The reason that this is important is because all of the academic research around student persistence across the country points to the fact that many times students, especially low-income students, will under-match, meaning that they’re going to a school that is less selective than what their academic profile would qualify them for, and that students who under-match also persist at lower rates. So, a lot of times the students can go to more selective institutions, they tend to persist at higher rates. We think that that’s because often these institutions just have better resources to support students on their campus. And so we’re really trying to use data available to us to help students make better decisions about where to go to college.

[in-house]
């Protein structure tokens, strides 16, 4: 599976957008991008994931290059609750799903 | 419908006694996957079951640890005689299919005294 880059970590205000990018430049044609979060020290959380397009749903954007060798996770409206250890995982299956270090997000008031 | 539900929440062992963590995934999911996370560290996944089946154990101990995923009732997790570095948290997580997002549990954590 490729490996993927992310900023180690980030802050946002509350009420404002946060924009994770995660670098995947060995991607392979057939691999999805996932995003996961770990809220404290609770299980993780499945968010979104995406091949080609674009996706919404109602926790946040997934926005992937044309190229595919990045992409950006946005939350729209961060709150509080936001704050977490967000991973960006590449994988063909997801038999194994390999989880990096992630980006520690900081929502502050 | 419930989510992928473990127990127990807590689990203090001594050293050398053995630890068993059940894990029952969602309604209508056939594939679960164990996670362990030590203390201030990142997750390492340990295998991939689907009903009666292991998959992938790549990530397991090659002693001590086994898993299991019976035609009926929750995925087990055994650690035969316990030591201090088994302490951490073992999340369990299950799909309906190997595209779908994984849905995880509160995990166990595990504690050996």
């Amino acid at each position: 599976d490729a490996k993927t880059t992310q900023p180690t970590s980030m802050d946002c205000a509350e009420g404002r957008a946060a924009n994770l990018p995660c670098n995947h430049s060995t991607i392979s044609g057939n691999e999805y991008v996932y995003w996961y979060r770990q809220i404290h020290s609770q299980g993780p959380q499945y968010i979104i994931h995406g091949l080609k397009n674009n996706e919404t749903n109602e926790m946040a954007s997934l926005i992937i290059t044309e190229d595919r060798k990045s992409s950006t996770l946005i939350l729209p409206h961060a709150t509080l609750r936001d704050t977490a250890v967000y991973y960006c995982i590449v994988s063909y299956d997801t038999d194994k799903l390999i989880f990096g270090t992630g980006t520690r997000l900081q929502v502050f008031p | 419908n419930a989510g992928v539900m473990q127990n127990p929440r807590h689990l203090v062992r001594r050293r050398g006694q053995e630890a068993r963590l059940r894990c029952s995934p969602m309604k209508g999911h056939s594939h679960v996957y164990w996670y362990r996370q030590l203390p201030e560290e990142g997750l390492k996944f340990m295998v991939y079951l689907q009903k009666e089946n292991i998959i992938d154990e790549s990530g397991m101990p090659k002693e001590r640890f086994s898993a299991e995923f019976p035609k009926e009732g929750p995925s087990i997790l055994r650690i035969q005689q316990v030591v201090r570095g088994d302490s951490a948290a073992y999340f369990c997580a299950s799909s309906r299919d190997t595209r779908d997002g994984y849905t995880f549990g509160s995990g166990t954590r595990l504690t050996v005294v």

Is that system still in a data-gathering stage right now?
Yes. We’re in the beginning. We got the grant this year and have been spending the last couple of months analyzing APS data and conducting focus groups with a variety of stakeholders to really understand how many students are in fact under-matching and what some of the root causes are for that under-match.
And when do you expect that a system like that will be available for people to use?
Our plan is to launch the tool in the fall of 2019.
Could you talk a little bit about the specifics of how you and your staff at Achieve Atlanta work with Atlanta Public Schools, educators, counselors, and students to reach students and to help support them?